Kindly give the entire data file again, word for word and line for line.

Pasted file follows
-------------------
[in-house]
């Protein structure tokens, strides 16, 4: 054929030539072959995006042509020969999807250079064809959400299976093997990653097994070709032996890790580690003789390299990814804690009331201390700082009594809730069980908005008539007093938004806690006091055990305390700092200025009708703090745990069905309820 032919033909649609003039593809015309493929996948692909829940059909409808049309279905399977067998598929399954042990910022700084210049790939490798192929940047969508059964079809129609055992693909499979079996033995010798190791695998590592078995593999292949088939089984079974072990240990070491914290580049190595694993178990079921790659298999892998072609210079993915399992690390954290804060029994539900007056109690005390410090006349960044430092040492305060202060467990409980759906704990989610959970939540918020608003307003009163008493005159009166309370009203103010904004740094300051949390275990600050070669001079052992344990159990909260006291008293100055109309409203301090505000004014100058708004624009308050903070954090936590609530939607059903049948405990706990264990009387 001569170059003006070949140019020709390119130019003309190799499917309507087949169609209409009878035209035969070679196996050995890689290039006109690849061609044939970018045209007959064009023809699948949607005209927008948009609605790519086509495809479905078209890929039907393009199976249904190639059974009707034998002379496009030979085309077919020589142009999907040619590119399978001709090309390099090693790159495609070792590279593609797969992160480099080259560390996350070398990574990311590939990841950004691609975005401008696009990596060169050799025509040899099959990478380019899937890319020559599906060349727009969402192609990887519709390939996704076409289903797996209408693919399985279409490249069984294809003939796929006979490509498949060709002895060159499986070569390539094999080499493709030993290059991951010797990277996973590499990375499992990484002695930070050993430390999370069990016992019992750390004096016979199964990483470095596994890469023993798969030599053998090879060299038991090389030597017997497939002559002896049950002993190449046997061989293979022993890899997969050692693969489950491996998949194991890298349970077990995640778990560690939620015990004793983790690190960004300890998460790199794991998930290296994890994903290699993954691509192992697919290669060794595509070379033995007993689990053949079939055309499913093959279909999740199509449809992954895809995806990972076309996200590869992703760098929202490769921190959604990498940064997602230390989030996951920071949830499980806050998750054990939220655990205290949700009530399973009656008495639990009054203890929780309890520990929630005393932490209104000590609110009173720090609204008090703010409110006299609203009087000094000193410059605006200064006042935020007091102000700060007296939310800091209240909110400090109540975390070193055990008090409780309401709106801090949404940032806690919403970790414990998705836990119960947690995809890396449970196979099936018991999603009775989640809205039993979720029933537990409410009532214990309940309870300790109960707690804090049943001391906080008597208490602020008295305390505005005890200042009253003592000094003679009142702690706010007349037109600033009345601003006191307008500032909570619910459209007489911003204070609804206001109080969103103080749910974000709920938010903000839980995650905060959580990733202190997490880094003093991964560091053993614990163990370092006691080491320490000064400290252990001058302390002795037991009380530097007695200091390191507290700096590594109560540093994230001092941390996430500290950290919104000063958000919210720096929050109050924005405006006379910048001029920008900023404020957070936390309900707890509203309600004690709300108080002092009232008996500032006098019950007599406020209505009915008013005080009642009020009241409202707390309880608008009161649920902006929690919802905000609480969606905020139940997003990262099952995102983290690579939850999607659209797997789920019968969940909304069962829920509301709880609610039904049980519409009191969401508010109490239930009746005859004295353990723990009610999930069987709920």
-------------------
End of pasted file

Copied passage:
[in-house]
């Protein structure tokens, strides 16, 4: 054929030539072959995006042509020969999807250079064809959400299976093997990653097994070709032996890790580690003789390299990814804690009331201390700082009594809730069980908005008539007093938004806690006091055990305390700092200025009708703090745990069905309820 032919033909649609003039593809015309493929996948692909829940059909409808049309279905399977067998598929399954042990910022700084210049790939490798192929940047969508059964079809129609055992693909499979079996033995010798190791695998590592078995593999292949088939089984079974072990240990070491914290580049190595694993178990079921790659298999892998072609210079993915399992690390954290804060029994539900007056109690005390410090006349960044430092040492305060202060467990409980759906704990989610959970939540918020608003307003009163008493005159009166309370009203103010904004740094300051949390275990600050070669001079052992344990159990909260006291008293100055109309409203301090505000004014100058708004624009308050903070954090936590609530939607059903049948405990706990264990009387 001569170059003006070949140019020709390119130019003309190799499917309507087949169609209409009878035209035969070679196996050995890689290039006109690849061609044939970018045209007959064009023809699948949607005209927008948009609605790519086509495809479905078209890929039907393009199976249904190639059974009707034998002379496009030979085309077919020589142009999907040619590119399978001709090309390099090693790159495609070792590279593609797969992160480099080259560390996350070398990574990311590939990841950004691609975005401008696009990596060169050799025509040899099959990478380019899937890319020559599906060349727009969402192609990887519709390939996704076409289903797996209408693919399985279409490249069984294809003939796929006979490509498949060709002895060159499986070569390539094999080499493709030993290059991951010797990277996973590499990375499992990484002695930070050993430390999370069990016992019992750390004096016979199964990483470095596994890469023993798969030599053998090879060299038991090389030597017997497939002559002896049950002993190449046997061989293979022993890899997969050692693969489950491996998949194991890298349970077990995640778990560690939620015990004793983790690190960004300890998460790199794991998930290296994890994903290699993954691509192992697919290669060794595509070379033995007993689990053949079939055309499913093959279909999740199509449809992954895809995806990972076309996200590869992703760098929202490769921190959604990498940064997602230390989030996951920071949830499980806050998750054990939220655990205290949700009530399973009656008495639990009054203890929780309890520990929630005393932490209104000590609110009173720090609204008090703010409110006299609203009087000094000193410059605006200064006042935020007091102000700060007296939310800091209240909110400090109540975390070193055990008090409780309401709106801090949404940032806690919403970790414990998705836990119960947690995809890396449970196979099936018991999603009775989640809205039993979720029933537990409410009532214990309940309870300790109960707690804090049943001391906080008597208490602020008295305390505005005890200042009253003592000094003679009142702690706010007349037109600033009345601003006191307008500032909570619910459209007489911003204070609804206001109080969103103080749910974000709920938010903000839980995650905060959580990733202190997490880094003093991964560091053993614990163990370092006691080491320490000064400290252990001058302390002795037991009380530097007695200091390191507290700096590594109560540093994230001092941390996430500290950290919104000063958000919210720096929050109050924005405006006379910048001029920008900023404020957070936390309900707890509203309600004690709300108080002092009232008996500032006098019950007599406020209505009915008013005080009642009020009241409202707390309880608008009161649920902006929690919802905000609480969606905020139940997003990262099952995102983290690579939850999607659209797997789920019968969940909304069962829920509301709880609610039904049980519409009191969401508010109490239930009746005859004295353990723990009610999930069987709920």